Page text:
EU concerned about deepfakes in elections

With concerns over AI-generated manipulation rising, the EU urges tech platforms to take proactive measures to safeguard the integrity of democratic processes.

Flag by EU.

European Union officials have expressed growing concerns over the emergence of deepfakes in member nations’ elections, highlighting the potential dangers of AI interference. European Commission Vice President Vera Jourova cautioned that the ease of creating deepfakes, with just 30 minutes required, could undermine the fairness of elections if extensively utilised.

In response, the EU has issued guidelines urging major tech platforms to take proactive steps, such as labelling or removing content, to mitigate online risks, including deepfakes. Failure to comply with these measures before the looming European Parliament elections could result in significant fines under the Digital Services Act (DSA).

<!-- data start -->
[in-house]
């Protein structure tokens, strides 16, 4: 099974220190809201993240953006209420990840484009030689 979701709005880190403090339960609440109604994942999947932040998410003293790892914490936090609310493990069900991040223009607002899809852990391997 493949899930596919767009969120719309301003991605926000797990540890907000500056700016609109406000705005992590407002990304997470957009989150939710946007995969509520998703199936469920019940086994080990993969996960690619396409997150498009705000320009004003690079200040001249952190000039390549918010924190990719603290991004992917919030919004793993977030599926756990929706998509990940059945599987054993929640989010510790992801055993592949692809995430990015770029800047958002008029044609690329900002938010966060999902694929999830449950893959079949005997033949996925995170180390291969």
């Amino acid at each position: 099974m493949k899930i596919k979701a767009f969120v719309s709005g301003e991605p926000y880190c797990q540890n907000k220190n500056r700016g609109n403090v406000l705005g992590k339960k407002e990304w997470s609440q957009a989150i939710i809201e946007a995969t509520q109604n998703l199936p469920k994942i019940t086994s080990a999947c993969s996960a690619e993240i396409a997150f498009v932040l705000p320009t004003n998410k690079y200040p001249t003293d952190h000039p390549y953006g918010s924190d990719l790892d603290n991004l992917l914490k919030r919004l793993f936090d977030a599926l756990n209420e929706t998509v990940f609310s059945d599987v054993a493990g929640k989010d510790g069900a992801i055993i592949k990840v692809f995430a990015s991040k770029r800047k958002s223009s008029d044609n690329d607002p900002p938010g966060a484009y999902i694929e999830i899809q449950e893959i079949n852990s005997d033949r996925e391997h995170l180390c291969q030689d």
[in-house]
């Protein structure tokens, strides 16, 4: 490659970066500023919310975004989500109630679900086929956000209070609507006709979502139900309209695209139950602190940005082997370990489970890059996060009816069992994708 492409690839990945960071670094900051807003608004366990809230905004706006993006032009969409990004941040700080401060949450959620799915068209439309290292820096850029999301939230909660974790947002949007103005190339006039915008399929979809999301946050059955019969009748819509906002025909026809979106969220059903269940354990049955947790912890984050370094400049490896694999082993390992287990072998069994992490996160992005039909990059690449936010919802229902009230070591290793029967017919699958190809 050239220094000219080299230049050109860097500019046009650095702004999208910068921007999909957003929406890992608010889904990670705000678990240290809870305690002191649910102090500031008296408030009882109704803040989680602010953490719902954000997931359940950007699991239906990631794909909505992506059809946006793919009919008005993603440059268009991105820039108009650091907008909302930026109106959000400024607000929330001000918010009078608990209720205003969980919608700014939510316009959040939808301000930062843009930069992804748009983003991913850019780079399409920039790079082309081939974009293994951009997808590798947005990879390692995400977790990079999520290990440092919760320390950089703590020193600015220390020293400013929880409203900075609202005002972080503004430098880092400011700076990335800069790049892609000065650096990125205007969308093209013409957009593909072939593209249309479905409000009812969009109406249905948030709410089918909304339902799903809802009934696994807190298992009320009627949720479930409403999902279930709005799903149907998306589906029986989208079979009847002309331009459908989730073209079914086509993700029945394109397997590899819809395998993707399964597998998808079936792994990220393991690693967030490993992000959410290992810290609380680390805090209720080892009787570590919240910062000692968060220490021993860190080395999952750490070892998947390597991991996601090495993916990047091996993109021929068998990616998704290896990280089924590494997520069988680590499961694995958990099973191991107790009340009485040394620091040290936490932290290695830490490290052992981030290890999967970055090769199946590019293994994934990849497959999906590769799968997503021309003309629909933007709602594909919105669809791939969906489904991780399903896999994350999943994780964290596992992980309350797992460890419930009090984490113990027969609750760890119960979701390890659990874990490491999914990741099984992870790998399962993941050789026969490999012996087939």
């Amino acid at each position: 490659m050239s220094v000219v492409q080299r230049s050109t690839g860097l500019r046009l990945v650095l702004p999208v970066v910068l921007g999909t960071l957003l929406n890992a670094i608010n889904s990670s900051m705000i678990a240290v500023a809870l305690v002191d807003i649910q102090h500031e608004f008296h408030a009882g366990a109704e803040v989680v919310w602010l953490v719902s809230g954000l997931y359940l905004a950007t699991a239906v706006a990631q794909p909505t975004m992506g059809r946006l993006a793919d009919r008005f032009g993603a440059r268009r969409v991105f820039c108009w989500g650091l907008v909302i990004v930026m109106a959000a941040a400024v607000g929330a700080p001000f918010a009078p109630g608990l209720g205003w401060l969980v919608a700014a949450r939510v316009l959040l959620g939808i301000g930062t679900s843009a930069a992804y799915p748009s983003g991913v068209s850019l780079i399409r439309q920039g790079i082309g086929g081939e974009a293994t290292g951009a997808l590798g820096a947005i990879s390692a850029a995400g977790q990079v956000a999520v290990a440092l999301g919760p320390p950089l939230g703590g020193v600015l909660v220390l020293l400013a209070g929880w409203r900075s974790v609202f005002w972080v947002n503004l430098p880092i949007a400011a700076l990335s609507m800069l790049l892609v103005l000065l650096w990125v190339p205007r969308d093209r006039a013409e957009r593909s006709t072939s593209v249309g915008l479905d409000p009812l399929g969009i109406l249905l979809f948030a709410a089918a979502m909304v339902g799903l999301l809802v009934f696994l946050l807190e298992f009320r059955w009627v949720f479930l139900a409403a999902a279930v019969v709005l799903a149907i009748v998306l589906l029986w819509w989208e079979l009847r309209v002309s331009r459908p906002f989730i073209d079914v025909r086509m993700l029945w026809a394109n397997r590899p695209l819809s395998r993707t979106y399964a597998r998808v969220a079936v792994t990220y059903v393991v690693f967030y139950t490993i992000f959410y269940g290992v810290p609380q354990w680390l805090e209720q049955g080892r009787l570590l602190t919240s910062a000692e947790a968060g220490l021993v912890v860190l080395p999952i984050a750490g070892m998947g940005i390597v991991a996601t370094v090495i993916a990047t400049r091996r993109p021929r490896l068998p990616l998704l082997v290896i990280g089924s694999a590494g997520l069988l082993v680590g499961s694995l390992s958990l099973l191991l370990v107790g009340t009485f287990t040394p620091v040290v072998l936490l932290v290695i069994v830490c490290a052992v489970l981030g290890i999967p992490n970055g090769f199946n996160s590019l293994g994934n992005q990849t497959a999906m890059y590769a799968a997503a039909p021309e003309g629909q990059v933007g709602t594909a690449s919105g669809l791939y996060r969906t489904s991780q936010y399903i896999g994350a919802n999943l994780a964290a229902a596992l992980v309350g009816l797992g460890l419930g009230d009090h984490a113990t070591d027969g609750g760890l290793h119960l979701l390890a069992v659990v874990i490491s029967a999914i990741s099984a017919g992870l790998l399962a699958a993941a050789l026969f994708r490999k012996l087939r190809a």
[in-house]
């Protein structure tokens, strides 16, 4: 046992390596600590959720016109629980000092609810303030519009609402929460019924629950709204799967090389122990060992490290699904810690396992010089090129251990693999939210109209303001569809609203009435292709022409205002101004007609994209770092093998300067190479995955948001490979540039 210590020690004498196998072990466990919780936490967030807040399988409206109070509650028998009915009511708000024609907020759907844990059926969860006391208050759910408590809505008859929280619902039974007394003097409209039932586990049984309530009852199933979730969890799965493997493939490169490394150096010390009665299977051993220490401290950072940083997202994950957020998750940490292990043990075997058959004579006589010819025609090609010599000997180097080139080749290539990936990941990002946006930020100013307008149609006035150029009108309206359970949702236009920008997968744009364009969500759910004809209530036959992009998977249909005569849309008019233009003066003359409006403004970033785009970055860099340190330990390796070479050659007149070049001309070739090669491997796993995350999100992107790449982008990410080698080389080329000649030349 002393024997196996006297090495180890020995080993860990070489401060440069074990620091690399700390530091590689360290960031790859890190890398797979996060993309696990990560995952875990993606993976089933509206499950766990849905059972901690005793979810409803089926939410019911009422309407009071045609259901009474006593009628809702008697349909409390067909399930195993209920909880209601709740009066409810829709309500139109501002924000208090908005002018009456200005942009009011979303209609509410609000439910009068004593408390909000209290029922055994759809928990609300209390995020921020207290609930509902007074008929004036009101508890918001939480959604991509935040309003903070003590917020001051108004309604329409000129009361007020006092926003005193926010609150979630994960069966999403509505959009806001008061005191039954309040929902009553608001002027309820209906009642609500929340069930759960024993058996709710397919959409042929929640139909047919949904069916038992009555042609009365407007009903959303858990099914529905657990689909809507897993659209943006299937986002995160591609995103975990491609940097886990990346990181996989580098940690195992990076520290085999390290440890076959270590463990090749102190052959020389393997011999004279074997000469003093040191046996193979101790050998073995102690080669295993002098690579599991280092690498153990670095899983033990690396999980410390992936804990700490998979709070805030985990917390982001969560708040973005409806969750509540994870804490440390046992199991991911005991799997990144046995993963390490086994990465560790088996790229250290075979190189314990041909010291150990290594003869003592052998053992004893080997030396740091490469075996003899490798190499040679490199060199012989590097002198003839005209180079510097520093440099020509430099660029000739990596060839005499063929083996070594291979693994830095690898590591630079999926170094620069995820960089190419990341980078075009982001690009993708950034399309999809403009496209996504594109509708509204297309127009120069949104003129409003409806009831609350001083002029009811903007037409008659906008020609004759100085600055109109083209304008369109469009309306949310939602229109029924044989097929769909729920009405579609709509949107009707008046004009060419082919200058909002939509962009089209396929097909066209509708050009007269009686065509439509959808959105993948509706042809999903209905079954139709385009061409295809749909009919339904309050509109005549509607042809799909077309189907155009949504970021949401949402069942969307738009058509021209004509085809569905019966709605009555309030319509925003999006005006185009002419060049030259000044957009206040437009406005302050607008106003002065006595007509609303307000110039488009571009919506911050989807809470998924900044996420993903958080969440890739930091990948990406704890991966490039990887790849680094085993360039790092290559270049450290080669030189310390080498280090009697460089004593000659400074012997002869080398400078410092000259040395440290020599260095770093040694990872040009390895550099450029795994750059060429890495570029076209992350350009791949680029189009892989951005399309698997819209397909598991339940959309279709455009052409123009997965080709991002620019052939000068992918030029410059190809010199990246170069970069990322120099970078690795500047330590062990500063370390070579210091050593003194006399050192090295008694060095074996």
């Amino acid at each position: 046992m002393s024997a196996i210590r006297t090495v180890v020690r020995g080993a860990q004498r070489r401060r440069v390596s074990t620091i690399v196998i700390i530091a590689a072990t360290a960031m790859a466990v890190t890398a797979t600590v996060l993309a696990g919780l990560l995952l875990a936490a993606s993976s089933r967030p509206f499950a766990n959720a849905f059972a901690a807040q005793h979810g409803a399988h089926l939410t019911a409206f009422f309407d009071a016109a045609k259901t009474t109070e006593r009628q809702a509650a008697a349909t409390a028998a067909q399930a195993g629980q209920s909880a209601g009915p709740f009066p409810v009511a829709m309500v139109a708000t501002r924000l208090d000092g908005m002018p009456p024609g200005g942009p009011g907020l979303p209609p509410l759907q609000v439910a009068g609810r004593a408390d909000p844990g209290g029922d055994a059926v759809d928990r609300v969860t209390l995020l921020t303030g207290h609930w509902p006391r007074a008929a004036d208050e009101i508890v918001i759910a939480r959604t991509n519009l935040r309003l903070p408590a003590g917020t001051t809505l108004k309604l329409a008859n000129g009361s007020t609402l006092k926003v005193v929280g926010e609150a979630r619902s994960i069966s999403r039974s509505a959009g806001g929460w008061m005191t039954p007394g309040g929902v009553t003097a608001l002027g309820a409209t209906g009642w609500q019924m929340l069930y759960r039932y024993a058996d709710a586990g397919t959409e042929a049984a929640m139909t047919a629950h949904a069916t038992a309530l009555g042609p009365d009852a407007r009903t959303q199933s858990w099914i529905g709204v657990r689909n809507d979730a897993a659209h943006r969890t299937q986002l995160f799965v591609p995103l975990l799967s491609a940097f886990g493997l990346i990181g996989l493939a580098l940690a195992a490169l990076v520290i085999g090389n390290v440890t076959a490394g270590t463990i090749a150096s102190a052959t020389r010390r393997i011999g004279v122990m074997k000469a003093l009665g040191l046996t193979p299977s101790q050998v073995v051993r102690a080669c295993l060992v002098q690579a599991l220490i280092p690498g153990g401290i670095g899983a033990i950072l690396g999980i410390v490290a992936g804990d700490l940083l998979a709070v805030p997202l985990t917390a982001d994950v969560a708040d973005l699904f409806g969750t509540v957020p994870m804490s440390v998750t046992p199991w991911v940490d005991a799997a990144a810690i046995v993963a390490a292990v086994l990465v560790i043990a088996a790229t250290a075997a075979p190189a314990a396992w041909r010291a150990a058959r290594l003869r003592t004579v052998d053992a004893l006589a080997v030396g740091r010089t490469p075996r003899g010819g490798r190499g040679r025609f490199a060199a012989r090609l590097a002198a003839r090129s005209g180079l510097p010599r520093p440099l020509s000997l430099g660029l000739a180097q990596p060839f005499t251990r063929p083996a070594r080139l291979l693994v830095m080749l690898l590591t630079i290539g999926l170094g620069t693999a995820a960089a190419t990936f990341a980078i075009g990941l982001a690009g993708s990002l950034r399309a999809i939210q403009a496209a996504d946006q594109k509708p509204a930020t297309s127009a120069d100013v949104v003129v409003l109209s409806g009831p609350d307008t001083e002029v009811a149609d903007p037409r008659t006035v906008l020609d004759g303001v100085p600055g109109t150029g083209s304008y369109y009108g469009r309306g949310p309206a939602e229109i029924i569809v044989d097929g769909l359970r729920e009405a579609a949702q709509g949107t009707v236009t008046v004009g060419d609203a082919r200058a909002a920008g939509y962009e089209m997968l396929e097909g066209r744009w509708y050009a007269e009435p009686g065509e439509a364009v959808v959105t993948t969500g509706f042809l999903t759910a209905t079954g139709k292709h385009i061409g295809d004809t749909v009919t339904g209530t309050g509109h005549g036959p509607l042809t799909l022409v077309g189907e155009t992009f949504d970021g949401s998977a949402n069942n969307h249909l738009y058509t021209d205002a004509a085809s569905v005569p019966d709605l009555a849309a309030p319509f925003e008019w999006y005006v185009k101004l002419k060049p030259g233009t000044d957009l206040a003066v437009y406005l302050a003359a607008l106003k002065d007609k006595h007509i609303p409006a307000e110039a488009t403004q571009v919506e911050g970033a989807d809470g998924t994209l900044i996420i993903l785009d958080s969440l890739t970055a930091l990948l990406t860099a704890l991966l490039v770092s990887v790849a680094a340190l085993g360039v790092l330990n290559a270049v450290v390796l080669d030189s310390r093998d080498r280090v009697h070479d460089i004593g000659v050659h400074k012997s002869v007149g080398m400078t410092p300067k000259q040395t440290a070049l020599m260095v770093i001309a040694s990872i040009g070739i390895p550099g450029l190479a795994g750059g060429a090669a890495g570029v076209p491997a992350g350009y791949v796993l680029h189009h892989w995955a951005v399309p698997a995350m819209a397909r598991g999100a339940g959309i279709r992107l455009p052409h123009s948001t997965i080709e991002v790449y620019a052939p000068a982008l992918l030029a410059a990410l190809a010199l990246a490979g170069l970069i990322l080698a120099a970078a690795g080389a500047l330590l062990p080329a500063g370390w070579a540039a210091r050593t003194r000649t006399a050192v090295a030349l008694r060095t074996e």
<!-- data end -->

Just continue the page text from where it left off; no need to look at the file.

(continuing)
The EU aims to combat misinformation, foreign manipulation, and AI-generated fake images by emphasising the importance of platforms assessing risks, moderating content, promoting official information, and clearly labelling political ads.

Why does it matter?

The escalating use of deepfakes, driven by advanced AI, raises alarming concerns in what’s shaping up to be a pivotal year in politics. The potential for such technology to sway elections is exemplified by a recent incident in Slovakia, where a deepfake audio recording falsely implicating a political leader in election rigging was circulated just days before the general election.